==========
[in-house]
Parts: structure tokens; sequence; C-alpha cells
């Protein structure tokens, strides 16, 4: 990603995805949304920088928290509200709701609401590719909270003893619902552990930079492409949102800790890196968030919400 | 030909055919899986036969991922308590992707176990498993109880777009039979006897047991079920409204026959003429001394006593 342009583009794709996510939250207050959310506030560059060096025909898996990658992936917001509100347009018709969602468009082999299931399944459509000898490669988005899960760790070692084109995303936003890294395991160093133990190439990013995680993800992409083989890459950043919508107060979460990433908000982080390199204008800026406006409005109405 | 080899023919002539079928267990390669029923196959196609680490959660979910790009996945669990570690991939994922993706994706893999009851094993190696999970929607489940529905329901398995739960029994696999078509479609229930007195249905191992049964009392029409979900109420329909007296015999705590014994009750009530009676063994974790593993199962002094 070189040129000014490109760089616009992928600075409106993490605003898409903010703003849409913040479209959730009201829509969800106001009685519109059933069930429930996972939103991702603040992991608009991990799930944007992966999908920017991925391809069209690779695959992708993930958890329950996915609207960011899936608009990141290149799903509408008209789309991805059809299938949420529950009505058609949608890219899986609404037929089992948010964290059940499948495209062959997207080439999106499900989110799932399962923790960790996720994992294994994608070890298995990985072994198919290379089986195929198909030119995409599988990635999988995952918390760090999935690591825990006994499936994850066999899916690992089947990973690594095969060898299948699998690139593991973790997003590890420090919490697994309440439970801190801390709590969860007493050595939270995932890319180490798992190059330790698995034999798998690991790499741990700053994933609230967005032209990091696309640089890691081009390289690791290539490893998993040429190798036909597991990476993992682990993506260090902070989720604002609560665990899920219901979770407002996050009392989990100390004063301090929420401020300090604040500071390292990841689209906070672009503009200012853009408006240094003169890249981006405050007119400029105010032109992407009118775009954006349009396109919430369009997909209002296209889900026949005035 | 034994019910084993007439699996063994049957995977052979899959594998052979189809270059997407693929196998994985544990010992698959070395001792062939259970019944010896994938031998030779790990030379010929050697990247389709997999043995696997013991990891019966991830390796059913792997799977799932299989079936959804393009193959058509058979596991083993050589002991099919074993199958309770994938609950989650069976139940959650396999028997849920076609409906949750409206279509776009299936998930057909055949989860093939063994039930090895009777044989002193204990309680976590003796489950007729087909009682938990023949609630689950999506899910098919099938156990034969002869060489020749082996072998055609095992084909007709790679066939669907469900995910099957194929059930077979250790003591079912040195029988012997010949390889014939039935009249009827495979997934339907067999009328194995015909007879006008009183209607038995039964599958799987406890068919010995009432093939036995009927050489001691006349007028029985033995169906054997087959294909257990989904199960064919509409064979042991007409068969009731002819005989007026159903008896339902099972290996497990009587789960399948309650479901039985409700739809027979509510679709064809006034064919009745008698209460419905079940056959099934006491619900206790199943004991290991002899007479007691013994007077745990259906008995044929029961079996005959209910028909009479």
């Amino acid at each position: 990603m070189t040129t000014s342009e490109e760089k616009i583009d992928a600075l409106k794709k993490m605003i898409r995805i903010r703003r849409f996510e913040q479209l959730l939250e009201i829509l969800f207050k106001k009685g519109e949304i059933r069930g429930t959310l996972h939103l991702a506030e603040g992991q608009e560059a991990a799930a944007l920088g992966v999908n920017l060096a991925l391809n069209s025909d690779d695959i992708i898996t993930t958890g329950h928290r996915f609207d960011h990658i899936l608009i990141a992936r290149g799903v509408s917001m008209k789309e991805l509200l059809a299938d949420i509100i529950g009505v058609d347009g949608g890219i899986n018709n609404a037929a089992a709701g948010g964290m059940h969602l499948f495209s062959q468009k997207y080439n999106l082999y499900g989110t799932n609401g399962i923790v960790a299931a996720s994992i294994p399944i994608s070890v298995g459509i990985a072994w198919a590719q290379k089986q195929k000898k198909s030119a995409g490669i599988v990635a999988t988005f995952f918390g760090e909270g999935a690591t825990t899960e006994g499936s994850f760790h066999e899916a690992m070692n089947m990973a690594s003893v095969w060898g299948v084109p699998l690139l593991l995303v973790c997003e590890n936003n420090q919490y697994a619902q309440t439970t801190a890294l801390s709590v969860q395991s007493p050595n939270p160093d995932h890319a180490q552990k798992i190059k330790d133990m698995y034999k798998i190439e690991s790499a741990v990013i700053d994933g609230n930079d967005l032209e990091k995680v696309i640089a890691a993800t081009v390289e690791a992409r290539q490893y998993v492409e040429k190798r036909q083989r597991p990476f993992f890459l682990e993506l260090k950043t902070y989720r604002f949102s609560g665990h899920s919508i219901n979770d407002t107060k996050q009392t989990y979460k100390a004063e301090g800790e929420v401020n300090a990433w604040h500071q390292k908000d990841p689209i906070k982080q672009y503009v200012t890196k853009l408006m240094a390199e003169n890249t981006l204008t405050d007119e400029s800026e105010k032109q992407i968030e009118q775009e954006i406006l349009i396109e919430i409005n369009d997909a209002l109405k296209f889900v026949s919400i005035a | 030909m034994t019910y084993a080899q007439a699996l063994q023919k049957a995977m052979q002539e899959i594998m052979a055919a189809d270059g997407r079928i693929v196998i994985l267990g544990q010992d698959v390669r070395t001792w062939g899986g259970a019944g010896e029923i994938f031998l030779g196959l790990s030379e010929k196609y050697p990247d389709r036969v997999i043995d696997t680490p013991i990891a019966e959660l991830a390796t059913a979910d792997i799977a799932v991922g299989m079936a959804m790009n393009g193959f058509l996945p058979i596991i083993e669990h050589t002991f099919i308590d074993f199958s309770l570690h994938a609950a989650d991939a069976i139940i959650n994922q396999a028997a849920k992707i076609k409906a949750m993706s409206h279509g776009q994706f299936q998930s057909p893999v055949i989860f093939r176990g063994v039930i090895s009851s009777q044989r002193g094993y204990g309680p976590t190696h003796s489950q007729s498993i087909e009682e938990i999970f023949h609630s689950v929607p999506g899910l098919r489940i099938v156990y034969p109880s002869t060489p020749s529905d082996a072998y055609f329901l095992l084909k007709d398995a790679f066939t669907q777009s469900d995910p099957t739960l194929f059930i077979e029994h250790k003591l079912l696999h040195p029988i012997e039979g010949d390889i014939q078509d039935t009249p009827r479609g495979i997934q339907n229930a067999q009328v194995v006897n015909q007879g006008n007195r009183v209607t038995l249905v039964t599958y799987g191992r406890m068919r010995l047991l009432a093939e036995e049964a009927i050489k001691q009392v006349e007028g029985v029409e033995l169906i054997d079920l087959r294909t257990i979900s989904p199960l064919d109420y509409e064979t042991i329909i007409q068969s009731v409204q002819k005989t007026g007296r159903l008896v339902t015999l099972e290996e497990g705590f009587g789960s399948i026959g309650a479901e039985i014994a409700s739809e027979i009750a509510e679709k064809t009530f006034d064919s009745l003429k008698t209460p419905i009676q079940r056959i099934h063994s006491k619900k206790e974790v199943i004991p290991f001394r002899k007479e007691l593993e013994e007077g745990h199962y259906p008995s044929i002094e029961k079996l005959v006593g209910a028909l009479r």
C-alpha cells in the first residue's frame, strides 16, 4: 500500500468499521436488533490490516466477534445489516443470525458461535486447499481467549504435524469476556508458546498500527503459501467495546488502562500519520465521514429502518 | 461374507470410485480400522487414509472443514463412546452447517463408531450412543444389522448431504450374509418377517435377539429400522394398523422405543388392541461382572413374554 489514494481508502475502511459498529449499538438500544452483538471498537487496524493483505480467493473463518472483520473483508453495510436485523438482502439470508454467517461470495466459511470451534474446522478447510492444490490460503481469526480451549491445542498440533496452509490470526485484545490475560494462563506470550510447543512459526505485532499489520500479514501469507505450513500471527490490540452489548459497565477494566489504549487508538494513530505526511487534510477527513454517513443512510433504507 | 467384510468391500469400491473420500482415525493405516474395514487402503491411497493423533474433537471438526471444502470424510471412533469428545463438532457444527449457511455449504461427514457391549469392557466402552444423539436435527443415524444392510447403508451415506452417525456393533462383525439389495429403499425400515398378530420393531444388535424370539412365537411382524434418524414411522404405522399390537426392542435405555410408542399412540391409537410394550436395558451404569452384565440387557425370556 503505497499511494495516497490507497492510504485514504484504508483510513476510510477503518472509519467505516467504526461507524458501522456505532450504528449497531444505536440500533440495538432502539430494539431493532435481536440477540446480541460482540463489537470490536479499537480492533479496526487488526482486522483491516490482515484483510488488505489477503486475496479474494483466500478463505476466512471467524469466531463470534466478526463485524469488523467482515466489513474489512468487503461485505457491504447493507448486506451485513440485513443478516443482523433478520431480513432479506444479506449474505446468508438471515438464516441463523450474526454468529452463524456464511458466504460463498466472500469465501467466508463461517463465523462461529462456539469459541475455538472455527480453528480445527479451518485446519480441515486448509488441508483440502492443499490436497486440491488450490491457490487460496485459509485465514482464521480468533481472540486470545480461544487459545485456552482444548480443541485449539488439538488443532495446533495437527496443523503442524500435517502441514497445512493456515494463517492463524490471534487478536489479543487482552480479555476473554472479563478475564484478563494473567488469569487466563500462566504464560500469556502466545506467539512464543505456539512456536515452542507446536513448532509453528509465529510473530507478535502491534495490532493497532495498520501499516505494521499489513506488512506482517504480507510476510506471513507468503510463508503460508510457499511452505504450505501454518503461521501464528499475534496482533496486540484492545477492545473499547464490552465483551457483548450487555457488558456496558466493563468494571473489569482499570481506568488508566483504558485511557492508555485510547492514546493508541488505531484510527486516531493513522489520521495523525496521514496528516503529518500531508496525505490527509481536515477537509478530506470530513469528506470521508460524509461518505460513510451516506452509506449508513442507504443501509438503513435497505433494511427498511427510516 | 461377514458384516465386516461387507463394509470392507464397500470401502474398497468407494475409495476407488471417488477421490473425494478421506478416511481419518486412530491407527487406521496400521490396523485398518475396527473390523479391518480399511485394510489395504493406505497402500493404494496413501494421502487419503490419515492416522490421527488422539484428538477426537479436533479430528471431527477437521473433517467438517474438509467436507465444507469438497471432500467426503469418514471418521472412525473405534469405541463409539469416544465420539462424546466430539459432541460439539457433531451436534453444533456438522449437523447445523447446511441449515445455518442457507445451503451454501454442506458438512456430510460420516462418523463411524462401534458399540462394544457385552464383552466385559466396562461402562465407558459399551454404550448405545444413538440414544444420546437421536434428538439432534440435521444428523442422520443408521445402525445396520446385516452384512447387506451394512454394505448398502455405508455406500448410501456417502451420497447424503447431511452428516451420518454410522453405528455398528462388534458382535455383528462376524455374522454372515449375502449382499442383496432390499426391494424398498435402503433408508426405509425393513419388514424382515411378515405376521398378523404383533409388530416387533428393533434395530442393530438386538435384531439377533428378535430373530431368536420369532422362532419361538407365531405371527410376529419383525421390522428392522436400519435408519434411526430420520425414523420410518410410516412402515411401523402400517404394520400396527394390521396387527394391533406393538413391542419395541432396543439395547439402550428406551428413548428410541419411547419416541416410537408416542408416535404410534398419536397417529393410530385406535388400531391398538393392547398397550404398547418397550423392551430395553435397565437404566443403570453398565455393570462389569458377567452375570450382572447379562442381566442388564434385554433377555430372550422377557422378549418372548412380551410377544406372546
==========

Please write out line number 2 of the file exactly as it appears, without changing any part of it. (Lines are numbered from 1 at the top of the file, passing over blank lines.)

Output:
Parts: structure tokens; sequence; C-alpha cells